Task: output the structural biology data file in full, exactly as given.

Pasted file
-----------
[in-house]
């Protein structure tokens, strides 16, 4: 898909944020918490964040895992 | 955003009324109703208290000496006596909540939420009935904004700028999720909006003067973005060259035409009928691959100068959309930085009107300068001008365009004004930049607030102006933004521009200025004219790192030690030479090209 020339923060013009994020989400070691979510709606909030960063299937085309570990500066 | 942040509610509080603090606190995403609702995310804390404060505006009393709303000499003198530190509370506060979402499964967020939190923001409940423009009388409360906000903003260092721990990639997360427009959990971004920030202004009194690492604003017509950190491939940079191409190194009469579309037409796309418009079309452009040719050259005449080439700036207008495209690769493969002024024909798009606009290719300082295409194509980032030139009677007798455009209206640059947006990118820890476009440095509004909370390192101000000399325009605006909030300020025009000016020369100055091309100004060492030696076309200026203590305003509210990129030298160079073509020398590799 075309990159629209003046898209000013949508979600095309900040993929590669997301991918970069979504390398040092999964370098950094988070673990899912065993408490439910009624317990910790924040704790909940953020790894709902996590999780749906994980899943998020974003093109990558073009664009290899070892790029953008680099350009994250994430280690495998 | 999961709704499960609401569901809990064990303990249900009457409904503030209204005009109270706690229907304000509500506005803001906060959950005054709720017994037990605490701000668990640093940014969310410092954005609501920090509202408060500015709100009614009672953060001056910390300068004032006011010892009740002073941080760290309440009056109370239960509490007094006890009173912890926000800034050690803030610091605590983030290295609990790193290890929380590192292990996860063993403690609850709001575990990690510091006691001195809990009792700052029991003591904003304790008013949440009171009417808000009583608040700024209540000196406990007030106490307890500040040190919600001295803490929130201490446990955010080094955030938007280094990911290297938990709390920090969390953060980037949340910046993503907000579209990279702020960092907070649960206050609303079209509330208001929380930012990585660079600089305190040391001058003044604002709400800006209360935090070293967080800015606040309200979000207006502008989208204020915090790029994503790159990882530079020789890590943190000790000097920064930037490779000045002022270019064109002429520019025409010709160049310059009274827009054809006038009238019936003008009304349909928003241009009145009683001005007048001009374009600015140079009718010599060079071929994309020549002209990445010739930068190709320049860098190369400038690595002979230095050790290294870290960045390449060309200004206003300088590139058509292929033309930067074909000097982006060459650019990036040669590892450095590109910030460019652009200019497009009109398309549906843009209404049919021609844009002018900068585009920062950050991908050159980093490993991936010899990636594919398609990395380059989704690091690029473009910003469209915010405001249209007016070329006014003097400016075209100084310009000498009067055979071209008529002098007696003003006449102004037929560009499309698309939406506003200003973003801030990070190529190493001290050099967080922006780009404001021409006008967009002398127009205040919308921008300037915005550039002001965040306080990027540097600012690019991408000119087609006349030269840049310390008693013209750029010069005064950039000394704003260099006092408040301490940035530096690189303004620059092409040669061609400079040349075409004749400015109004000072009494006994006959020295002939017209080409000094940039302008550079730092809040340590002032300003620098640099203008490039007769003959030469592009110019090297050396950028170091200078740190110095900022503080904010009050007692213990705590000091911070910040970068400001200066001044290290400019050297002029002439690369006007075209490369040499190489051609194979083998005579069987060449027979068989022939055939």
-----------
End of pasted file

[in-house]
């Protein structure tokens, strides 16, 4: 898909944020918490964040895992 | 955003009324109703208290000496006596909540939420009935904004700028999720909006003067973005060259035409009928691959100068959309930085009107300068001008365009004004930049607030102006933004521009200025004219790192030690030479090209 020339923060013009994020989400070691979510709606909030960063299937085309570990500066 | 942040509610509080603090606190995403609702995310804390404060505006009393709303000499003198530190509370506060979402499964967020939190923001409940423009009388409360906000903003260092721990990639997360427009959990971004920030202004009194690492604003017509950190491939940079191409190194009469579309037409796309418009079309452009040719050259005449080439700036207008495209690769493969002024024909798009606009290719300082295409194509980032030139009677007798455009209206640059947006990118820890476009440095509004909370390192101000000399325009605006909030300020025009000016020369100055091309100004060492030696076309200026203590305003509210990129030298160079073509020398590799 075309990159629209003046898209000013949508979600095309900040993929590669997301991918970069979504390398040092999964370098950094988070673990899912065993408490439910009624317990910790924040704790909940953020790894709902996590999780749906994980899943998020974003093109990558073009664009290899070892790029953008680099350009994250994430280690495998 | 999961709704499960609401569901809990064990303990249900009457409904503030209204005009109270706690229907304000509500506005803001906060959950005054709720017994037990605490701000668990640093940014969310410092954005609501920090509202408060500015709100009614009672953060001056910390300068004032006011010892009740002073941080760290309440009056109370239960509490007094006890009173912890926000800034050690803030610091605590983030290295609990790193290890929380590192292990996860063993403690609850709001575990990690510091006691001195809990009792700052029991003591904003304790008013949440009171009417808000009583608040700024209540000196406990007030106490307890500040040190919600001295803490929130201490446990955010080094955030938007280094990911290297938990709390920090969390953060980037949340910046993503907000579209990279702020960092907070649960206050609303079209509330208001929380930012990585660079600089305190040391001058003044604002709400800006209360935090070293967080800015606040309200979000207006502008989208204020915090790029994503790159990882530079020789890590943190000790000097920064930037490779000045002022270019064109002429520019025409010709160049310059009274827009054809006038009238019936003008009304349909928003241009009145009683001005007048001009374009600015140079009718010599060079071929994309020549002209990445010739930068190709320049860098190369400038690595002979230095050790290294870290960045390449060309200004206003300088590139058509292929033309930067074909000097982006060459650019990036040669590892450095590109910030460019652009200019497009009109398309549906843009209404049919021609844009002018900068585009920062950050991908050159980093490993991936010899990636594919398609990395380059989704690091690029473009910003469209915010405001249209007016070329006014003097400016075209100084310009000498009067055979071209008529002098007696003003006449102004037929560009499309698309939406506003200003973003801030990070190529190493001290050099967080922006780009404001021409006008967009002398127009205040919308921008300037915005550039002001965040306080990027540097600012690019991408000119087609006349030269840049310390008693013209750029010069005064950039000394704003260099006092408040301490940035530096690189303004620059092409040669061609400079040349075409004749400015109004000072009494006994006959020295002939017209080409000094940039302008550079730092809040340590002032300003620098640099203008490039007769003959030469592009110019090297050396950028170091200078740190110095900022503080904010009050007692213990705590000091911070910040970068400001200066001044290290400019050297002029002439690369006007075209490369040499190489051609194979083998005579069987060449027979068989022939055939």